State v. Haydon

Annotate this Case

832 P.2d 457 (1992)

113 Or. App. 205

STATE of Oregon, Respondent, v. James Mark HAYDON, Appellant.

90C-21630; CA A69008.

Court of Appeals of Oregon.

Argued and Submitted February 28, 1992.

Decided May 20, 1992.

David K. Allen, Deputy Public Defender, Salem, argued the cause for appellant. With him on the brief was Sally L. Avera, Public Defender, Salem.

Timothy A. Sylwester, Asst. Atty. Gen., Salem, argued the cause for respondent. With him on the brief were Dave Frohnmayer, Atty. Gen., and Virginia L. Linder, Sol. Gen., Salem.


DE MUNIZ, Judge.

Defendant challenges the sentences imposed after he pled guilty to robbery in the first degree, ORS 164.415, and burglary in the first degree. ORS 164.225.[1] The sentencing court imposed a 12-year determinate sentence on the robbery conviction and a consecutive four-year determinate sentence on the burglary conviction, both ostensibly pursuant to ORS 137.635. We remand for resentencing.

In 1988, by initiative, the voters adopted Ballot Measure 4, which was codified as ORS 137.635 and provides, in part:

"(1) When, in the case of a felony described in subsection (2) of this section, a court sentences a convicted defendant who has previously been convicted of any felony designated in subsection (2) of this section, the sentence shall not be an indeterminate sentence to which the defendant otherwise would be subject under ORS 137.120, but * * * the court shall impose a determinate sentence, the length of which the court shall determine, to the custody of the Department of Corrections. Any mandatory minimum sentence otherwise provided by law shall apply. The sentence shall not exceed the maximum sentence provided by law in such cases."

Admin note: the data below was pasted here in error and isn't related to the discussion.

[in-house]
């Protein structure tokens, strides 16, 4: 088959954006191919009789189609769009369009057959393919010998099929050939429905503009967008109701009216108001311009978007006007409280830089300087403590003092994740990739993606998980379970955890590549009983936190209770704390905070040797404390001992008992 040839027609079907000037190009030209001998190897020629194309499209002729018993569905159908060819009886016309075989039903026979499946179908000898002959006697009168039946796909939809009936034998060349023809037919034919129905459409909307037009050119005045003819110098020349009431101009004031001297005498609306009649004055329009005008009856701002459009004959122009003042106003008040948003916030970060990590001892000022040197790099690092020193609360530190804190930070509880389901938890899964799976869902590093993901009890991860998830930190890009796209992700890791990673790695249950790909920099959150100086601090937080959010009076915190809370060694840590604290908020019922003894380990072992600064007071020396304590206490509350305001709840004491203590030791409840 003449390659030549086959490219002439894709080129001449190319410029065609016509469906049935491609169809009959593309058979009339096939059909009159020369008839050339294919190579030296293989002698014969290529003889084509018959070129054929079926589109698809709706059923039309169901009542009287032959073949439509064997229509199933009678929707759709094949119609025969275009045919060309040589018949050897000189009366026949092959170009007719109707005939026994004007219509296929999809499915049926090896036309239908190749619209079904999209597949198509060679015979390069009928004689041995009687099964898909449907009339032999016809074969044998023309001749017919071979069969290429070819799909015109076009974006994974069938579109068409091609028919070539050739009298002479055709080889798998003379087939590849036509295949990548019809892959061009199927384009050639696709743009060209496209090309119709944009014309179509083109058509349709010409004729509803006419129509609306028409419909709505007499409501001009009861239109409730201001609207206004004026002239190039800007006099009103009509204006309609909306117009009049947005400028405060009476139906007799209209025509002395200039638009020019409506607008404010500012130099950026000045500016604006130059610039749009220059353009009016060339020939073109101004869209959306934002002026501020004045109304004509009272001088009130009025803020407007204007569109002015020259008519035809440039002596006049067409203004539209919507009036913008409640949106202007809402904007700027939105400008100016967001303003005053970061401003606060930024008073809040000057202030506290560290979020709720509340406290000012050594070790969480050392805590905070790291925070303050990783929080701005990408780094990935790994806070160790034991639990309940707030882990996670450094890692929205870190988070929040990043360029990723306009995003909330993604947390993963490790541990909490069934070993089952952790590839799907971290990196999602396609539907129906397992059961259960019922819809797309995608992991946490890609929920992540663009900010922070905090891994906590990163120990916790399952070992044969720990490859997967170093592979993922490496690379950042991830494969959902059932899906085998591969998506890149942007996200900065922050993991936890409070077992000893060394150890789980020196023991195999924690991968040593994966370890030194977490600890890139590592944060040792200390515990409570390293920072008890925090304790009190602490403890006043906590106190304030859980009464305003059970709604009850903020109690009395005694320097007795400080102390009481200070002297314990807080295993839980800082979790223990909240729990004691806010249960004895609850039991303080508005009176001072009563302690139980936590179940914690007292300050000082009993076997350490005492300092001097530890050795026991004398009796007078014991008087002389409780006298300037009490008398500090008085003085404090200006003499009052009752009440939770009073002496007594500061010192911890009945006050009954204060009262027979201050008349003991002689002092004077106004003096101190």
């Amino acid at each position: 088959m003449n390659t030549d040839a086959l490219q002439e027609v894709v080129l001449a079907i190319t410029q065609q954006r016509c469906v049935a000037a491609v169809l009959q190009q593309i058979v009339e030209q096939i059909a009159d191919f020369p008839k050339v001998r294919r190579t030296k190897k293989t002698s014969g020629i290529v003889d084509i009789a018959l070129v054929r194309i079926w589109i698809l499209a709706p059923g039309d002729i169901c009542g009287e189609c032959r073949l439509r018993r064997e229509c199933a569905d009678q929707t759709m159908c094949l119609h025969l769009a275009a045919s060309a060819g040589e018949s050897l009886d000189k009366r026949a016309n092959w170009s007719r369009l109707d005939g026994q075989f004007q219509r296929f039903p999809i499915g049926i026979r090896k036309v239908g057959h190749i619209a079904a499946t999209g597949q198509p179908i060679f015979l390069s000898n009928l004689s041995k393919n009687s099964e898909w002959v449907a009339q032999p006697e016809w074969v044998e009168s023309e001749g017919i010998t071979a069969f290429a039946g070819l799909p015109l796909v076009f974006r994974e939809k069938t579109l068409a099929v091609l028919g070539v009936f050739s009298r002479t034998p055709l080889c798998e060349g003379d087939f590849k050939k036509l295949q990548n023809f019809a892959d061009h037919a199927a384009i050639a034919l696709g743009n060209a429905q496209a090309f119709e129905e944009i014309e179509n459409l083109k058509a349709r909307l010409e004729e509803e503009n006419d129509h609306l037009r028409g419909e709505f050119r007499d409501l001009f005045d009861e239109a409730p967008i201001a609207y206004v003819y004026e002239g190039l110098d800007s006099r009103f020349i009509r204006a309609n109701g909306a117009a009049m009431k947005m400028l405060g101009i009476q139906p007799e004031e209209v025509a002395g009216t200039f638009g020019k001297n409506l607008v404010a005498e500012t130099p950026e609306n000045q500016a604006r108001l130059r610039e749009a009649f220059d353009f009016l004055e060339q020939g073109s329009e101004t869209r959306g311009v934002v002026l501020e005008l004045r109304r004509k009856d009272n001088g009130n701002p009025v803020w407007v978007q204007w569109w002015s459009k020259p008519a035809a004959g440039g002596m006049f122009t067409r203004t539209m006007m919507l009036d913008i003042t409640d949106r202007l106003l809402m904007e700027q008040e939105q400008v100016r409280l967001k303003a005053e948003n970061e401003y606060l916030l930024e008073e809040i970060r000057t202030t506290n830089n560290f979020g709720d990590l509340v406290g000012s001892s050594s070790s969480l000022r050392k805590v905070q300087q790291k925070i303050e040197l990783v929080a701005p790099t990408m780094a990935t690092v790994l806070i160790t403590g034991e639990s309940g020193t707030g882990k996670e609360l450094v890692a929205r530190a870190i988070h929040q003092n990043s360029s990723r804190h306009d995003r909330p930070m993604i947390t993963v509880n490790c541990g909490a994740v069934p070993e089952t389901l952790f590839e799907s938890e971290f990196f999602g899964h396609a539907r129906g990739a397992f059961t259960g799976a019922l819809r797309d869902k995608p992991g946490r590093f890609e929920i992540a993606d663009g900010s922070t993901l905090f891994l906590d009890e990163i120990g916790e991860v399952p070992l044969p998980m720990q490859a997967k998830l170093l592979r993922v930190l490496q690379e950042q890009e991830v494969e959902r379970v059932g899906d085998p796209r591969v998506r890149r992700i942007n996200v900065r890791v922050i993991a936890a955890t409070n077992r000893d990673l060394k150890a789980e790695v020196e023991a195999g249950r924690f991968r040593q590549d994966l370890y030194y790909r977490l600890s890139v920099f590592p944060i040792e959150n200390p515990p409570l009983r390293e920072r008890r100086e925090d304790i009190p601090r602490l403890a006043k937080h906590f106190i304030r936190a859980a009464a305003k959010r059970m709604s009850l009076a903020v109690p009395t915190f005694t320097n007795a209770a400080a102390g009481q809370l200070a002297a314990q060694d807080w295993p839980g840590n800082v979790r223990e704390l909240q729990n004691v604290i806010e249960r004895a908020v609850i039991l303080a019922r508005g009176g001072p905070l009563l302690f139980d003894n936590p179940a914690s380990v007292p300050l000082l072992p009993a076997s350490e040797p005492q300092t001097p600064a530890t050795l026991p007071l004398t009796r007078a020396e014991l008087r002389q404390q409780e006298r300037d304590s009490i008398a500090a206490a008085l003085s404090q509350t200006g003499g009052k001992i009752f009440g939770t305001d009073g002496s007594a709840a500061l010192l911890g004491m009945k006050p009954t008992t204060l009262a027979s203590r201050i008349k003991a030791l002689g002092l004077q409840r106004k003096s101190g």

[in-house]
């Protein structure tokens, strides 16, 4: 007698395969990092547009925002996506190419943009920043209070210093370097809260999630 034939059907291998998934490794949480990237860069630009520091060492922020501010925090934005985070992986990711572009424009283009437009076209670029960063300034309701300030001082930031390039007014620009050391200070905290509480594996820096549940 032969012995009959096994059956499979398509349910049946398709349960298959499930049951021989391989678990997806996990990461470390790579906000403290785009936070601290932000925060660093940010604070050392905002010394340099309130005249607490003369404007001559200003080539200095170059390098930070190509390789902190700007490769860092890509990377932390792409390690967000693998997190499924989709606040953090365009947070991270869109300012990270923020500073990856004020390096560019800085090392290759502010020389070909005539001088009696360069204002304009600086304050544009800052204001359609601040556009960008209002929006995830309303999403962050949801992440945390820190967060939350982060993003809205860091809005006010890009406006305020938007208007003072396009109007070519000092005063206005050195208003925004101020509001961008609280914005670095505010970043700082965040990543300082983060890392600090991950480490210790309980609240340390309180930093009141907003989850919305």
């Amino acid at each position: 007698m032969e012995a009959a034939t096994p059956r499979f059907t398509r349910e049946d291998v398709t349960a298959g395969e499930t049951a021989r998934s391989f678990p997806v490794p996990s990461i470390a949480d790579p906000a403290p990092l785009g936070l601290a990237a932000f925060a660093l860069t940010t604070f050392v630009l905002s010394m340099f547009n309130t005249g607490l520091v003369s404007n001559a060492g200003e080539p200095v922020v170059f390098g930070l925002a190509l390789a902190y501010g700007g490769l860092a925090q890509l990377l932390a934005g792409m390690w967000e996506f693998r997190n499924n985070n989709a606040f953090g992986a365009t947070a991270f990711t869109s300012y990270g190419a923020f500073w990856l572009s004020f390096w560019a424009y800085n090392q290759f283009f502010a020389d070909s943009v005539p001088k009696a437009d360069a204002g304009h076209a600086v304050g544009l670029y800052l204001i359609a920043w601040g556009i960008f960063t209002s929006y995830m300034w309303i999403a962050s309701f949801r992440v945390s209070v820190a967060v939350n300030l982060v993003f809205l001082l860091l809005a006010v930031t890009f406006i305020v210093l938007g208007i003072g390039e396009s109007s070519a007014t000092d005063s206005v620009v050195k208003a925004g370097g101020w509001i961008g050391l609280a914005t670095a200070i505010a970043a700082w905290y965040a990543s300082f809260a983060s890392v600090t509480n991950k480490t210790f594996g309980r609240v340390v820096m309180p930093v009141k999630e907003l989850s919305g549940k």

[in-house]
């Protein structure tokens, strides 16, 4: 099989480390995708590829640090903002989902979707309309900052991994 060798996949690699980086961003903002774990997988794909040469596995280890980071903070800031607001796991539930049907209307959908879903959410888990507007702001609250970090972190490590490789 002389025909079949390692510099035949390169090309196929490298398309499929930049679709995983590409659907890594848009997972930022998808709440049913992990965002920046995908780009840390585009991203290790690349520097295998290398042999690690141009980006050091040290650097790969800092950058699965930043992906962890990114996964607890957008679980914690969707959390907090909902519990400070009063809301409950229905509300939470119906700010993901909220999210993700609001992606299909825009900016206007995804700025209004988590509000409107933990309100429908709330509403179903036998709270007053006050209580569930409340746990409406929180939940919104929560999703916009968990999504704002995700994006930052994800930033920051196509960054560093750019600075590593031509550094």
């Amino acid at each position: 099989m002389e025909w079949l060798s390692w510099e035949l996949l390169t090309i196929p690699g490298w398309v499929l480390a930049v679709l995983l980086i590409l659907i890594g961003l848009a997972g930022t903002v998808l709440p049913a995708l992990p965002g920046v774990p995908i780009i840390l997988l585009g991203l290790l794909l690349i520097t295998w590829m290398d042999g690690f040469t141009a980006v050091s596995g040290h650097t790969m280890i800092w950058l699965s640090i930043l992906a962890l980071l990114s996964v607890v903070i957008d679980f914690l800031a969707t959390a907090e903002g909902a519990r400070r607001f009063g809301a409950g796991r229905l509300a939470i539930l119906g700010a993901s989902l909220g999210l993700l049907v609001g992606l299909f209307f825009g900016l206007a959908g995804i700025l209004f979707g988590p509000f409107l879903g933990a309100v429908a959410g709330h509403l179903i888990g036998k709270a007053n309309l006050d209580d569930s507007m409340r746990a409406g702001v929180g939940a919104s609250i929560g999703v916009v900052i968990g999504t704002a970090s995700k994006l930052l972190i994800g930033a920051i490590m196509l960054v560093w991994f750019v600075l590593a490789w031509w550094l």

When the measure was adopted, the Oregon sentencing system combined indeterminate sentences with a parole matrix. See OAR 253-02-001(3)(b). At that time, ORS 137.120(1) provided, in part:

"Whenever any person is convicted of a felony, the court shall * * * sentence such person to imprisonment for an indeterminate period of time, but stating and fixing in the judgment a maximum term for the crime, which term shall not exceed the maximum term of imprisonment provided by law therefor; and judgment shall be given accordingly. Such a sentence shall be known as an indeterminate sentence."

In 1989, the legislature enacted sentencing guidelines that are a determinate sentencing scheme and under which the sentences of imprisonment represent the time that an offender will actually serve. OAR 253-02-001(2), (3)(b). The parties frame *458 the dispute as whether, as defendant contends, the "maximum term of imprisonment" to which a defendant can be sentenced under ORS 137.635(1) is that provided by the guidelines rules or whether, as the state argues, the maximum sentence is that provided for felony convictions under ORS 161.605.

We do not assume, as do the parties, that ORS 137.635 applies to felonies committed after November 1, 1989. In 1987, the legislature enacted what was codified in 1991 as ORS 137.669:[2]